(All of these controls are in groups of four, one for each operator. Operator 1
is on the left followed by operators 2, 3, and 4.)
The label for this section is a button which brings up a menu, and this is
documented in the section on Menu Buttons.
The four LCD controls at the top of the output section are the operator output
levels. For carrier operators, this is the volume. For modulator operators,
this is the amount of modulation that is applied by the operator.
Operator Enable Buttons
Directly below the output level controls are four numbered buttons. These are
the operator toggle buttons, and they are used to temporarily disable operators
so you can listen to certain operators individually as you edit the sound.
If the button is pushed down then the operator is enabled. The settings for
these buttons are not stored with the sound. That is, all operators are always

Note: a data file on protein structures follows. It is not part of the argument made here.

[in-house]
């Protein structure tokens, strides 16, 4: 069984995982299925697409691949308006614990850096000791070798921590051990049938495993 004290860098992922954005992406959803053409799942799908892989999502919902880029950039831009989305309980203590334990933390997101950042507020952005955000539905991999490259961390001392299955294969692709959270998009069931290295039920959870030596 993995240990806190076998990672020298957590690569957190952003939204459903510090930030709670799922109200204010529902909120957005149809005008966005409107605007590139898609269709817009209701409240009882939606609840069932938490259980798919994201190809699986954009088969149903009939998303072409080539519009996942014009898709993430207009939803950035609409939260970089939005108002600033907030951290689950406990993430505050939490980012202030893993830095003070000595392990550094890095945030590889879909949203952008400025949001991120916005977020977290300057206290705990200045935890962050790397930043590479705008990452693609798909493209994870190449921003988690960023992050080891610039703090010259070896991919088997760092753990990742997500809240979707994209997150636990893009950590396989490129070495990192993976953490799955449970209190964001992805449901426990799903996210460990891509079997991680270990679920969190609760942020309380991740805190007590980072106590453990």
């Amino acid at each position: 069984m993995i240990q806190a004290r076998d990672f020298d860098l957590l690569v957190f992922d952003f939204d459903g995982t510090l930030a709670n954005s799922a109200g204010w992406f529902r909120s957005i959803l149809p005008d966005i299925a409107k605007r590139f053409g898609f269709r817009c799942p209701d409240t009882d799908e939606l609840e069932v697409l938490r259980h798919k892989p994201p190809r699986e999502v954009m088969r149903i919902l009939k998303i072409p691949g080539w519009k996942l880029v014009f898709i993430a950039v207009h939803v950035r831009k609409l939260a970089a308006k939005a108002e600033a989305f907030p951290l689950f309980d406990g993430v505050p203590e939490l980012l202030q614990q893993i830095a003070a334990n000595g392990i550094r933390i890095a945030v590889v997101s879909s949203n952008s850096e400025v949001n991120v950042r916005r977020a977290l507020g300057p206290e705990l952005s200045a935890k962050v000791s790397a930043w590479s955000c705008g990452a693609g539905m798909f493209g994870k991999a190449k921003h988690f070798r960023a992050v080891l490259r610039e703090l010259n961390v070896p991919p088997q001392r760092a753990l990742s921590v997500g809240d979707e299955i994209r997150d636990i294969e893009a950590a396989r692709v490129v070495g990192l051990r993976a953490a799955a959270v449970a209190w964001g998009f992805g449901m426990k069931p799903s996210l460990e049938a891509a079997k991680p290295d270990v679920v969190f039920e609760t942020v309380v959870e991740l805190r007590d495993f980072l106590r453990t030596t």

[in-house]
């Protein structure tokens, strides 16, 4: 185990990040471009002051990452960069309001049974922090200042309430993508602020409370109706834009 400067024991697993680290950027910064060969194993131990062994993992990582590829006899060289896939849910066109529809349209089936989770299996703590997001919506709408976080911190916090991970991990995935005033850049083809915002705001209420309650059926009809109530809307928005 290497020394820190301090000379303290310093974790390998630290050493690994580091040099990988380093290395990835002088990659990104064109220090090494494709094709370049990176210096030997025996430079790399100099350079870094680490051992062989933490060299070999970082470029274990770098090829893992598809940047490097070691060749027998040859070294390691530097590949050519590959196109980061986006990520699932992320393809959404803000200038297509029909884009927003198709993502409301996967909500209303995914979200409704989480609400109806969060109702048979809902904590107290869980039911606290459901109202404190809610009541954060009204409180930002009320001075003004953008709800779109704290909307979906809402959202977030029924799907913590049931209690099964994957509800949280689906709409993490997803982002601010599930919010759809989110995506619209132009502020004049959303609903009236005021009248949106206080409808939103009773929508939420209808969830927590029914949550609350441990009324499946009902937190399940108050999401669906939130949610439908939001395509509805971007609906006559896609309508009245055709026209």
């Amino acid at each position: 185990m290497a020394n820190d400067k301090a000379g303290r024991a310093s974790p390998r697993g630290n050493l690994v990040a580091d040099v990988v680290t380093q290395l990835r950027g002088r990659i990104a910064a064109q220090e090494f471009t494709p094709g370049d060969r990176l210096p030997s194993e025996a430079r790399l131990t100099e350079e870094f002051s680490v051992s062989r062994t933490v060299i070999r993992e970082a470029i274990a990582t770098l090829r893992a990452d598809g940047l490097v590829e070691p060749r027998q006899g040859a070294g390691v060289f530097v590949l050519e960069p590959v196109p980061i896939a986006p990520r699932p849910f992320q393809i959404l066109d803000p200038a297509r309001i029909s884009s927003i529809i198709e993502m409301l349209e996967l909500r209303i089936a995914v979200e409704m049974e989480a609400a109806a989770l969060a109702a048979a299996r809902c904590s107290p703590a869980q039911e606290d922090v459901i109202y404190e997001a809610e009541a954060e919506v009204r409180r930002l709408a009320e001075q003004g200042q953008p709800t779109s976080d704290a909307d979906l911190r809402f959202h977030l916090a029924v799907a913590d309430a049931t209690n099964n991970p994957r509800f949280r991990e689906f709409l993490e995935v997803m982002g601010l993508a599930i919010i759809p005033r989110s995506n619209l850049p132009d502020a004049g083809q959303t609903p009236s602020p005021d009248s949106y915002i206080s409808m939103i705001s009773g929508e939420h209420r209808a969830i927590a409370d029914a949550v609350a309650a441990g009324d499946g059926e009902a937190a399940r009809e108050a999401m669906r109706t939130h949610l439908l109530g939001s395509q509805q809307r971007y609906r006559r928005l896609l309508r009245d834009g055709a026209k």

enabled when you change patches on the TX81Z, even if you stored it while
operators were disabled. If you want to permanently disable an operator then
you have to set its output level to zero.
The key velocity sliders determine how much each operator will be affected by
the speed in which the keys are pressed (provided you are using a
velocity-sensitive keyboard, of course). Turning these up actually
decreases the overall output level of the operators, so it would be more
accurate to say that these determine how much a lack of velocity affects
the sound. I often find myself turning up the output levels to compensate for
the decrease in overall output level.
Scaling represents the change in output level across the keyboard. Rate
scaling compresses the EG time as you go up the keyboard, so the envelope will
sound shorter/faster. Level scaling will decrease the output level as you go
up the keyboard, so the notes will sound softer.
And, just in case you're wondering, yeah rate scaling does belong with the EG
parameters. I just like it better over there on the left :-)